First, a shout-out to the Kinnelon High School Future Business Leaders of America (FBLA) and their advisor Anna Ellington for supporting Push to Walk and raising $600 for us through their help with the Jack O’Lantern Jamboree held last October. Thank you for all of your energy and enthusiasm!
For the next several Fridays, my blog post will be tied to new content we’ve added to the Family Corner section of our website. I know it’s been awhile since I’ve added new information to that part of our site, but I have committed to completing it, and have thought of new topics as well.
On the topic of “Doctors and Out-patient Therapy,” I hope I have provided some helpful information. Even though it has been almost 10 years (this July) since Darren’s injury, I can still remember the worries I had in coming home. He had battled SO many medical issues during his in-patient stay, that I was fearful of what lay ahead. At Shepherd Center, if there was a need for a doctor or a specialist, they were just called in. They did their rounds, came to his room – it was all very convenient. But the idea of being home without that medical support (in addition to all the other concerns!) was overwhelming.
Preparing ahead was the key, and making connections well before our arrival home made the transition that much easier. Read my post here. I hope you find it helpful.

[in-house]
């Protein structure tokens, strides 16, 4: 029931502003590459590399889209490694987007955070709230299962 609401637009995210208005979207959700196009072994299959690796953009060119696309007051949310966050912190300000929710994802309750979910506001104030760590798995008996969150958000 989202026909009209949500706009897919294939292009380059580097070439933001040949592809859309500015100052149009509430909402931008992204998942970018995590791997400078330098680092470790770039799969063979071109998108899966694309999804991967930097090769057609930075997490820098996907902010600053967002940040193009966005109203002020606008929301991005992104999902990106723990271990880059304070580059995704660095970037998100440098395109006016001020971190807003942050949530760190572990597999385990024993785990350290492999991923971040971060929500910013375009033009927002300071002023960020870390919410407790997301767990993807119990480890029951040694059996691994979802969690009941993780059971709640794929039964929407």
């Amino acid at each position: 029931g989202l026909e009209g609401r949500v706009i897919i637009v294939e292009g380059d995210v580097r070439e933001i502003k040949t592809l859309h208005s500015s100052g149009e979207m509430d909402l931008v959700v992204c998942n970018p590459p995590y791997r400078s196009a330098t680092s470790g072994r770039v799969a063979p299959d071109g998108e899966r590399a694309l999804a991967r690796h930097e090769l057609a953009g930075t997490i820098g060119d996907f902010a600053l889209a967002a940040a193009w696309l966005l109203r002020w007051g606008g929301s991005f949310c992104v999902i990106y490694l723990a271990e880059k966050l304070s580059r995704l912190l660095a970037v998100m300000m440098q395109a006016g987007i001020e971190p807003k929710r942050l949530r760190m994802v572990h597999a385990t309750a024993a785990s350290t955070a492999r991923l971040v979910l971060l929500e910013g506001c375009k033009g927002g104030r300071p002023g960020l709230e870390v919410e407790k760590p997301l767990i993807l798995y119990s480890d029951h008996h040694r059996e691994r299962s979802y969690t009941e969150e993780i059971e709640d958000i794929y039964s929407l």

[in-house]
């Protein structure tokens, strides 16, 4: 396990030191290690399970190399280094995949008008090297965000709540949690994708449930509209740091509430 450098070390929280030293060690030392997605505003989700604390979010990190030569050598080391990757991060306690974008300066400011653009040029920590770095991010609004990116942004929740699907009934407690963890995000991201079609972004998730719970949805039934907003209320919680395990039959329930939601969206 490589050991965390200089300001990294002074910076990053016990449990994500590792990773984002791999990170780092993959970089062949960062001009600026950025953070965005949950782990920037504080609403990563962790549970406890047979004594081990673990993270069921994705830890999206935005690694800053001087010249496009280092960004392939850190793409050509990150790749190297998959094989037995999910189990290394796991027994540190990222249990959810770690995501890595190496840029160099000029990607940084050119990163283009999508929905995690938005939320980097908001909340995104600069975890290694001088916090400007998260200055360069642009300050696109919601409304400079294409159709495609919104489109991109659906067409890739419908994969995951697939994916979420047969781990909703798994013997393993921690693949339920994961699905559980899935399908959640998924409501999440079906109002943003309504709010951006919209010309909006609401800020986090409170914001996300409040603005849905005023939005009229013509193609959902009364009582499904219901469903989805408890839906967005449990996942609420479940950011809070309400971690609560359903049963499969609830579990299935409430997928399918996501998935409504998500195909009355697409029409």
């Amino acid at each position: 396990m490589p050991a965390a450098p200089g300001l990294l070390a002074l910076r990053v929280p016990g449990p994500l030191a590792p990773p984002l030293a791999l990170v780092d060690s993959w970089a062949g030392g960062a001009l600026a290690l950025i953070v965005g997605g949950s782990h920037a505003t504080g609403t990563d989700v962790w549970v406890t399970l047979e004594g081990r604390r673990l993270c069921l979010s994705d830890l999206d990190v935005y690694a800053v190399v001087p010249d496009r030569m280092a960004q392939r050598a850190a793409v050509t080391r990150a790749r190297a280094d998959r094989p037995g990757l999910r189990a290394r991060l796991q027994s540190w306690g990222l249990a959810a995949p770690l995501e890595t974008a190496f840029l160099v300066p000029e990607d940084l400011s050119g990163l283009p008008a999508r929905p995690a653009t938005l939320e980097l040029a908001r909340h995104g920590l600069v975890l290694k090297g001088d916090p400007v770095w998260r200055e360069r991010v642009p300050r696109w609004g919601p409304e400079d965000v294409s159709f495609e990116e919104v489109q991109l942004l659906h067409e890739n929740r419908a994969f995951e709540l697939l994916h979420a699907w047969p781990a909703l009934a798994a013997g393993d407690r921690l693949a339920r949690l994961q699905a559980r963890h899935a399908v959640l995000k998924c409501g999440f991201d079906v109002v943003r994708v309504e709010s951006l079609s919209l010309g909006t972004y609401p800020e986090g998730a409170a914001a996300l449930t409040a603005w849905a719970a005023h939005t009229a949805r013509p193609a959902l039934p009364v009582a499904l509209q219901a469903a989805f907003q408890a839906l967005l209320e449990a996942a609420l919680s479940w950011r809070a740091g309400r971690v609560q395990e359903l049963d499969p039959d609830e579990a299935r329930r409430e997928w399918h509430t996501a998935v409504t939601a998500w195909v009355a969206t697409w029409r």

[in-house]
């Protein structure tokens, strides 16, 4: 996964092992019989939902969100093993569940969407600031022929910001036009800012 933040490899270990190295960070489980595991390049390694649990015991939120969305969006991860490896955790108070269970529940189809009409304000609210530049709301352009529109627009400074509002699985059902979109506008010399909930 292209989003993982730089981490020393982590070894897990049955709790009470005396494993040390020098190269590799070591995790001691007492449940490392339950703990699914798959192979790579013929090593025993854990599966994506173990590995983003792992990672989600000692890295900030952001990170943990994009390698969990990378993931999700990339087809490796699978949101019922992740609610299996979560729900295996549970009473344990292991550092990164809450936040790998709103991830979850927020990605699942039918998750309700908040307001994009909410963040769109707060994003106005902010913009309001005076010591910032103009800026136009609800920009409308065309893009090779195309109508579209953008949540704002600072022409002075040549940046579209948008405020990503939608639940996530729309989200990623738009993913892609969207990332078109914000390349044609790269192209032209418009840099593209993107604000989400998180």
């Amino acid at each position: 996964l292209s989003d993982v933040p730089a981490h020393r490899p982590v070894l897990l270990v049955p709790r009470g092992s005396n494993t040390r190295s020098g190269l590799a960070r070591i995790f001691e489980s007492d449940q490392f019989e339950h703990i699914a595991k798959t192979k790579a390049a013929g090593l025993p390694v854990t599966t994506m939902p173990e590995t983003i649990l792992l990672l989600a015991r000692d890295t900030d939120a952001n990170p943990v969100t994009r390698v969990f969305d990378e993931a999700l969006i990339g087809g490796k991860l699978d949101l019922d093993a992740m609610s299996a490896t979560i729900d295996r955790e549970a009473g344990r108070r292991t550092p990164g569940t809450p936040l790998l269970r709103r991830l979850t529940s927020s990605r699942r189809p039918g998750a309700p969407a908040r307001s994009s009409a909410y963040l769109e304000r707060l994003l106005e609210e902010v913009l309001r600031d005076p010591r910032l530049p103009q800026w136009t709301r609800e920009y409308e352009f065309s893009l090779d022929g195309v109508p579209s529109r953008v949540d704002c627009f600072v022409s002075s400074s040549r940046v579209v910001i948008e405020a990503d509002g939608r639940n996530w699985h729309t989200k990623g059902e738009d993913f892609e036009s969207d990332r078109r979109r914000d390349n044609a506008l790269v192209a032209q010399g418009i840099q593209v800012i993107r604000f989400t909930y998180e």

If you have ideas for new topics in our Family Corner, or have questions you can’t find answers to anywhere else, please let me know!
Enjoy the weekend,
Posted in Disabilities, Push to Walk, Spinal Cord Injuries | Tagged Anna Ellington, Darren Templeton, disabilities, family, Family Corner, family support, FBLA Kinnelon High School, Future Business Leaders of America, Jack O'Lantern Jamboree, Kinnelon High School, paralysis, push to walk, spinal cord injuries | Leave a Comment »
As Push to Walk’s clients now include a growing number of people with Multiple Sclerosis (MS), I wanted to do my part to spread awareness and information about this often misunderstood and misdiagnosed autoimmune disease. With permission from my friend, Cathy Chester, I am re-posting her recent blog entry about living with Multiple Sclerosis (MS).
I was thrilled to see that my post, “5 Things I Want You To Know About Multiple Sclerosis And Me” reached 1K “likes” on The Huffington Post. I hope it will help to spread awareness about MS and make our world a better one until they find a cure.#ms #multiplesclerosis #disabilityadvocate
5 Things I Want You to Know About Multiple Sclerosis And Me